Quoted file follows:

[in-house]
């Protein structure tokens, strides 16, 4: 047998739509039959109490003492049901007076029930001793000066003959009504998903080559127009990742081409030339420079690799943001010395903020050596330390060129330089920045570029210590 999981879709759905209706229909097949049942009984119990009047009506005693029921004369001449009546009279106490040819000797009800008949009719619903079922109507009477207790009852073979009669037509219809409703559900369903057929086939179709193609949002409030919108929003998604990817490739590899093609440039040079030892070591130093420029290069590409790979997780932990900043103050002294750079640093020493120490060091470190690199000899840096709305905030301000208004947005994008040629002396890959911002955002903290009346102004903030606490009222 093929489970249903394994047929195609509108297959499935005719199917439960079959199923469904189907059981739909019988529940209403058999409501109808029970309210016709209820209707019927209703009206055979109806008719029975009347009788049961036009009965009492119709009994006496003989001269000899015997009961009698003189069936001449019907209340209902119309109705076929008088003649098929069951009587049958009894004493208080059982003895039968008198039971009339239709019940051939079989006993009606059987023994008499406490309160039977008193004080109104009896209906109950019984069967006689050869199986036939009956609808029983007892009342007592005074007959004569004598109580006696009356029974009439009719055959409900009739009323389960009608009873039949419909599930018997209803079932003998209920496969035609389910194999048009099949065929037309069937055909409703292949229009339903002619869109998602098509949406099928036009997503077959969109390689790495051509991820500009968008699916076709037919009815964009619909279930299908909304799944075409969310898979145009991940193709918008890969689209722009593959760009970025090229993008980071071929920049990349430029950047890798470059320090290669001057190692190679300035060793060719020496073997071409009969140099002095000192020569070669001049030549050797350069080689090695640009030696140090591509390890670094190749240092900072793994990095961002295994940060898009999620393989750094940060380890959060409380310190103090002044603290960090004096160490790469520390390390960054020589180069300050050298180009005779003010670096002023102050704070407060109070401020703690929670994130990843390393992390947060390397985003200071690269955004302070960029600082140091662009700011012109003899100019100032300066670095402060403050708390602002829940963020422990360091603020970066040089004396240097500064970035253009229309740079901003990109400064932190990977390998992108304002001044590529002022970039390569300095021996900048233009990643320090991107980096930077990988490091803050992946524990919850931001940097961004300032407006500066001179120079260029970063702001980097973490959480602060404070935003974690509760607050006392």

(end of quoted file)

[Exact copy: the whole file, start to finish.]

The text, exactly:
[in-house]
């Protein structure tokens, strides 16, 4: 047998739509039959109490003492049901007076029930001793000066003959009504998903080559127009990742081409030339420079690799943001010395903020050596330390060129330089920045570029210590 999981879709759905209706229909097949049942009984119990009047009506005693029921004369001449009546009279106490040819000797009800008949009719619903079922109507009477207790009852073979009669037509219809409703559900369903057929086939179709193609949002409030919108929003998604990817490739590899093609440039040079030892070591130093420029290069590409790979997780932990900043103050002294750079640093020493120490060091470190690199000899840096709305905030301000208004947005994008040629002396890959911002955002903290009346102004903030606490009222 093929489970249903394994047929195609509108297959499935005719199917439960079959199923469904189907059981739909019988529940209403058999409501109808029970309210016709209820209707019927209703009206055979109806008719029975009347009788049961036009009965009492119709009994006496003989001269000899015997009961009698003189069936001449019907209340209902119309109705076929008088003649098929069951009587049958009894004493208080059982003895039968008198039971009339239709019940051939079989006993009606059987023994008499406490309160039977008193004080109104009896209906109950019984069967006689050869199986036939009956609808029983007892009342007592005074007959004569004598109580006696009356029974009439009719055959409900009739009323389960009608009873039949419909599930018997209803079932003998209920496969035609389910194999048009099949065929037309069937055909409703292949229009339903002619869109998602098509949406099928036009997503077959969109390689790495051509991820500009968008699916076709037919009815964009619909279930299908909304799944075409969310898979145009991940193709918008890969689209722009593959760009970025090229993008980071071929920049990349430029950047890798470059320090290669001057190692190679300035060793060719020496073997071409009969140099002095000192020569070669001049030549050797350069080689090695640009030696140090591509390890670094190749240092900072793994990095961002295994940060898009999620393989750094940060380890959060409380310190103090002044603290960090004096160490790469520390390390960054020589180069300050050298180009005779003010670096002023102050704070407060109070401020703690929670994130990843390393992390947060390397985003200071690269955004302070960029600082140091662009700011012109003899100019100032300066670095402060403050708390602002829940963020422990360091603020970066040089004396240097500064970035253009229309740079901003990109400064932190990977390998992108304002001044590529002022970039390569300095021996900048233009990643320090991107980096930077990988490091803050992946524990919850931001940097961004300032407006500066001179120079260029970063702001980097973490959480602060404070935003974690509760607050006392």